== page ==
True Slant has an intersting (albeit insane) idea for dealing with BP's ever-growing environmental disaster in the gulf of mexico, proposing that they follow the Soviet example and nuke the leaking well head - Nuke that slick.
As BP prepares to lower a four-story, 70-ton dome over the oil gusher under the Gulf of Mexico, the Russians — the world’s biggest oil producers — have some advice for their American counterparts: nuke it.
Komsomoloskaya Pravda, the best-selling Russian daily, reports that in Soviet times such leaks were plugged with controlled nuclear blasts underground. The idea is simple, KP writes: “the underground explosion moves the rock, presses on it, and, in essence, squeezes the well’s channel.”
Yes! It’s so simple, in fact, that the Soviet Union, a major oil exporter, used this method five times to deal with petrocalamities. The first happened in Uzbekistan, on September 30, 1966 with a blast 1.5 times the strength of the Hiroshima bomb and at a depth of 1.5 kilometers. KP also notes that subterranean nuclear blasts were used as much as 169 times in the Soviet Union to accomplish fairly mundane tasks like creating underground storage spaces for gas or building canals.
These kinds of surgical strikes to shut off underground leaks, however, were carried out only five times, with the last one occuring in 1979. And there was only one misfire, near Kharkov, Ukraine, where a nuclear blast was unable to stanch a gas leak.
Al Gore has an article in The New Republic arguing that "the oil spill could change everything" - The Crisis Comes Ashore.
The continuing undersea gusher of oil 50 miles off the shores of Louisiana is not the only source of dangerous uncontrolled pollution spewing into the environment. Worldwide, the amount of man-made CO2 being spilled every three seconds into the thin shell of atmosphere surrounding the planet equals the highest current estimate of the amount of oil spilling from the Macondo well every day. Indeed, the average American coal-fired power generating plant gushes more than three times as much global-warming pollution into the atmosphere each day—and there are over 1,400 of them.
Just as the oil companies told us that deep-water drilling was safe, they tell us that it’s perfectly all right to dump 90 million tons of CO2 into the air of the world every 24 hours. Even as the oil spill continues to grow—even as BP warns that the flow could increase multi-fold, to 60,000 barrels per day, and that it may continue for months—the head of the American Petroleum Institute, Jack Gerard, says, "Nothing has changed. When we get back to the politics of energy, oil and natural gas are essential to the economy and our way of life." His reaction reminds me of the day Elvis Presley died. Upon hearing the tragic news, Presley’s manager, Colonel Tom Parker, said, “This changes nothing.”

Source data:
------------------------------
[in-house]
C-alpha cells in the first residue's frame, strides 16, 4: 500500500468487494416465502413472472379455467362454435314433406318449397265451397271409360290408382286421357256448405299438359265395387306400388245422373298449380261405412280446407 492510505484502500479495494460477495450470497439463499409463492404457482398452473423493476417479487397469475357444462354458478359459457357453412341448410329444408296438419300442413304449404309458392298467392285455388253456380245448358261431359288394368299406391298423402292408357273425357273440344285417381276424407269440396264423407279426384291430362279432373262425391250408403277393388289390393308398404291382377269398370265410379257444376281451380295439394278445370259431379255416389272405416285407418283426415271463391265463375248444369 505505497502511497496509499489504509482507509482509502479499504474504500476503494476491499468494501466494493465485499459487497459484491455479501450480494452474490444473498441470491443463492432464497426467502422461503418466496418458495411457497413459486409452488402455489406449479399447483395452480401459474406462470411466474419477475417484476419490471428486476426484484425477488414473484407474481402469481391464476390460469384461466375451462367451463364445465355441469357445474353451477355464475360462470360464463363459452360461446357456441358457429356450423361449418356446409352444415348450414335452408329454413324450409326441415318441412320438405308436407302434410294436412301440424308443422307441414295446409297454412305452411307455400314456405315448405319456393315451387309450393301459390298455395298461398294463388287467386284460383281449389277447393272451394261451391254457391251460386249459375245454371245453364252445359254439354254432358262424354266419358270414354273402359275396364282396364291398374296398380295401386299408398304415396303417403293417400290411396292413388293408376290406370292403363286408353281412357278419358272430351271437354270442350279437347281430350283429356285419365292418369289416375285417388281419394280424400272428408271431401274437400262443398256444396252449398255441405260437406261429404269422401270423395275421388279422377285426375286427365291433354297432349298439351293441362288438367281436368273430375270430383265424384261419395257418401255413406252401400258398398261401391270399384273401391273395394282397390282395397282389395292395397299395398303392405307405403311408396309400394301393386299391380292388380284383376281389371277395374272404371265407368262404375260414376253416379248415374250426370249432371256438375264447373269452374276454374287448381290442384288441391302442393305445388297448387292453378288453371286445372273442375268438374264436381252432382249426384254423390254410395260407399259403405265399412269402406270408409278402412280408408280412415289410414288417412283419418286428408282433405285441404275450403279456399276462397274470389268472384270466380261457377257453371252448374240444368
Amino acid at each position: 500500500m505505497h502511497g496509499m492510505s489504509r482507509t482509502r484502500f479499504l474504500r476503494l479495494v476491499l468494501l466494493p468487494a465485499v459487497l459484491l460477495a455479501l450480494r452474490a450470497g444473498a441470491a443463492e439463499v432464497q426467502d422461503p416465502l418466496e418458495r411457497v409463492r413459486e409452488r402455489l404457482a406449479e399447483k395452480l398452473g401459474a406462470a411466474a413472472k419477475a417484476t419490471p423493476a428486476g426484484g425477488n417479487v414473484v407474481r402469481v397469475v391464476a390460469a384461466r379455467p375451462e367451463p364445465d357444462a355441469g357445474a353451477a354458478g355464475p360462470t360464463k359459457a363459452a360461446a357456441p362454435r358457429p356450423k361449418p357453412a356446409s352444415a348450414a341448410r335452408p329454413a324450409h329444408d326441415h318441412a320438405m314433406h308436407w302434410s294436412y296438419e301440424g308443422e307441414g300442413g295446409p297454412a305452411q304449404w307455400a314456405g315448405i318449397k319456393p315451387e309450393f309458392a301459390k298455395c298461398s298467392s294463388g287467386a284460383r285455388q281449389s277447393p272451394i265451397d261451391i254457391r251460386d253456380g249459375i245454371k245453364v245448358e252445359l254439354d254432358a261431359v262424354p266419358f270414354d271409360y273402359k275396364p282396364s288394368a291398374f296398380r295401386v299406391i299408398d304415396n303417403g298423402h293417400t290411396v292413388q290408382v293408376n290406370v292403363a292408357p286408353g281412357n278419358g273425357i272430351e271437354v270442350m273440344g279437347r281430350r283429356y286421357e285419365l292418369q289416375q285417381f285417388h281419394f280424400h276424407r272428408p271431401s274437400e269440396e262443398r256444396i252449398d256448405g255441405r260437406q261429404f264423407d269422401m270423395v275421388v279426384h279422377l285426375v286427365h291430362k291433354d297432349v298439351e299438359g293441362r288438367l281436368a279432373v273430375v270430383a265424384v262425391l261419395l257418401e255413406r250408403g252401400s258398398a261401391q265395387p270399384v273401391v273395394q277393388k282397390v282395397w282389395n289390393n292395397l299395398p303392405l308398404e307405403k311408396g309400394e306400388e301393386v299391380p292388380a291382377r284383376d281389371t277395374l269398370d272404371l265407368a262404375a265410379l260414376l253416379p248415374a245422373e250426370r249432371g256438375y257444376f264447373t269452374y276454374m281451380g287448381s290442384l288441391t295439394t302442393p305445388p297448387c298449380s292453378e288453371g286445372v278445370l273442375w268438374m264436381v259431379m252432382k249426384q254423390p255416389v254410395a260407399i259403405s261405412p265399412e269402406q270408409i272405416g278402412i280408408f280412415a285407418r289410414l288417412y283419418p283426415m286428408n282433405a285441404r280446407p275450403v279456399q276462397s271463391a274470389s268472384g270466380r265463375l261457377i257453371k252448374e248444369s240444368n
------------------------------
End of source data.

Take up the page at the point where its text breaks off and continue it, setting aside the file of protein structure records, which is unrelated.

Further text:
However, both the oil spill in the Gulf of Mexico and the CO2 spill into the global atmosphere are causing profound and harmful changes—directly and indirectly. The oil is having a direct impact on fish, shellfish, turtles, seabirds, coral reefs, marshes, and the entire web of life in the Gulf Coast. The indirect effects include the loss of jobs in the fishing and tourism industries; the destruction of the health, vitality, and rich culture of communities in the region; imminent bankruptcies; vast environmental damage expected to persist for decades; and the disruption of seafood markets nationwide.
And, of course, the consequences of our ravenous consumption of oil are even larger. Starting 40 years ago, when America's domestic oil production peaked, our dependence on foreign oil has steadily grown. We are now draining our economy of several hundred billion dollars a year in order to purchase foreign oil in a global market dominated by the huge reserves owned by sovereign states in the Persian Gulf. This enormous and increasing transfer of wealth contributes heavily to our trade and current-account deficits, and enriches regimes in the most unstable region of the world, helping to finance both terrorism and Iran’s relentless effort to build a nuclear arsenal.
The profound risk to our national and economic security posed by the prospect of the world’s sudden loss of access to Persian Gulf oil contributed greatly to the strategic miscalculations and public deceptions that led to our costly invasion of Iraq, including the reckless diversion of military and intelligence assets from Afghanistan before our mission there was accomplished.
I am far from the only one who believes that it is not too much of a stretch to link the ongoing wars in Iraq, Afghanistan, and northwestern Pakistan—and even last week’s attempted bombing in Times Square—to a long chain of events triggered in part by our decision to allow ourselves to become so dependent on foreign oil.
Here at home, the illusion that we can meaningfully reduce our dependence on foreign oil by taking extraordinary risks to develop deep reserves in the Outer Continental Shelf is illuminated by the illustration below. The addition to oil company profits may be significant, but the benefits to our national security are trivial.
Information Is Beautiful has some interesting visualisations of how much oil is leaking into the gulf - In Deep Water: Can we afford to spill any oil?.